What do you think, Drew? Am I, a self-admitted fan of hip-hop and B-movie culture, cutting this issue too much slack? Is there an emphasis of empty style over substance? And what of the aesthetically contrasting, yet spiritually similar art styles of Breno Tamura and Gus Storms? Also, should I have used the phrase “I can think of at least twelve reasons to read this comic” anywhere? I’m kicking myself; I definitely should have.
Drew: Actually, Greg, I applaud your restraint — it’s not always easy to avoid those puns — but you raise enough points (over eleven, I’d say) to render any oversights moot. You’re absolutely right to bring up the genre trappings these stories revel in. Rosenberg and Kindlen seem fixated on efficiency, employing many shorthands beyond genre to set this world.
The most obvious example is Anthony Starks. We are barely introduced to him at all — the splash Greg included is the final page of that chapter — but we already know that he’s a hyperviolent badass. The entire story is devoted to explaining just how tough and powerful the 12 Delucas are, and then Anthony Starks walks in and beats the holy living shit out of them with his bare hands. I’m reminded of that old joke where the Pope asked to drive his limo for the day, and the cop pulls him over for speeding — he doesn’t know who is in the back, but he knows the Pope is his chauffeur. Similarly, we’re lead to believe the Delucas are the most badass guys in all of Italy, but they turn out to just be punching bags for the REAL gangster.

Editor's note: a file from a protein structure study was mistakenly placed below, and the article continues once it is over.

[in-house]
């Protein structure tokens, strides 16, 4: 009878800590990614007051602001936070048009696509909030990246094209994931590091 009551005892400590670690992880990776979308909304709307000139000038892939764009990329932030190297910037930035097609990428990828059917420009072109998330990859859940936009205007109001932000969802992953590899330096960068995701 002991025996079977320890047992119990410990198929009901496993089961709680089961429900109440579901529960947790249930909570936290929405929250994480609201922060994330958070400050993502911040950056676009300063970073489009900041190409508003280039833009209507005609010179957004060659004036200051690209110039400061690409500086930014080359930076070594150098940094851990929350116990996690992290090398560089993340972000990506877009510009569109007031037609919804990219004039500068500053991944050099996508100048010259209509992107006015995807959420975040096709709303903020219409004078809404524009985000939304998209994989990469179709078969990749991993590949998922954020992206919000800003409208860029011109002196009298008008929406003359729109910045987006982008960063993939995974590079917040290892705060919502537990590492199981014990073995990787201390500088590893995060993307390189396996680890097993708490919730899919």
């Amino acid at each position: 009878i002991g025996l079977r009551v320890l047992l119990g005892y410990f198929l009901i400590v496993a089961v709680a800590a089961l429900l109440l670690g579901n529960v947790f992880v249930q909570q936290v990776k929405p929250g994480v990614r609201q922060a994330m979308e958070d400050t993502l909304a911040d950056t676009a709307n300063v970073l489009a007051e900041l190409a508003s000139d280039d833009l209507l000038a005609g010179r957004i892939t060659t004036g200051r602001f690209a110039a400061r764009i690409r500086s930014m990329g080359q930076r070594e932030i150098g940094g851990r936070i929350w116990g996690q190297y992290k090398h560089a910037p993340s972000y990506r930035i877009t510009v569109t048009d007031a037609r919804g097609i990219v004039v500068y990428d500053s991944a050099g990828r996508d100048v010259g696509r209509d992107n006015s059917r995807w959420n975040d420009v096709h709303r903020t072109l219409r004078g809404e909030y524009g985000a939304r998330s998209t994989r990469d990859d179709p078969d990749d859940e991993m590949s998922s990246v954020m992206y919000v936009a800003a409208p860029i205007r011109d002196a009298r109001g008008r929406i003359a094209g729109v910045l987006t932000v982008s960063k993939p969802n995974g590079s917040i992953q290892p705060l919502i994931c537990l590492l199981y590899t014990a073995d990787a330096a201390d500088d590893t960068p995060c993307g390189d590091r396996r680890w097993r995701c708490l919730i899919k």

Taken on it’s own, the obviousness of the connection between Starks and Ghostface Killah makes this feel like a bit of a vanity project — he wants to make it clear to everyone that he’s THE baddest motherfucker around — but this feels more like dressup than a genuine assertion of badassery. Indeed, Ghostface is all over this issue — from the call letters of the WGFK radio station in “The Dead Years” to his face appearing in the cloud (of bees?) that killed the unfortunate record owner in the panel Greg included. That level of self-aggrandisement will almost certainly strike some as off-putting, but only because they’ve forgotten how absurd the idea of asserting your awesomeness with a comic book is.
Because, really, how are the myths presented here supposed to fit in with those we already associate with Ghostface? He’s never presented himself as a criminal OR as the recorder of cursed LPs (which is presumably his fictional connection here), so again, this is more like make-believe than straight-faced braggadocio. In fact, the only piece of 12 Reasons to Die that really jibes with popular opinion of Ghostface Killah is that he’s a masterful storyteller. Of course, it’s unclear just how much of a role he takes in the storytelling of this issue, but both stories tap into their respective genres with an assuredness that is rare in even the trope-iest genre stories. It’s a strong first issue, that bodes well for both of these stories going forward.
That said, I think mileage will vary with this series based on familiarity and appreciation of the tropes in play. To pop-culture-obsessed, Tarantino-worshippers, this romp through genre trappings is a pleasure, but this issue might leave everyone else scratching their heads. It may be early to tell, but this gives puts off a confidence that I suspect will warrant that Tarantino comparison — hell, the act-closing shift in focus reminds me quite a bit of Deathproof — which I suspect is high enough praise to recommend this series to most of the folks around here. It may feature a world you know, but it may also be a world you love — and really, isn’t that what MANY comics are already about?
For a complete list of what we’re reading, head on over to our Pull List page. Whenever possible, buy your comics from your local mom and pop comic bookstore. If you want to rock digital copies, head on over to DC’s website and download issues there. There’s no need to pirate, right?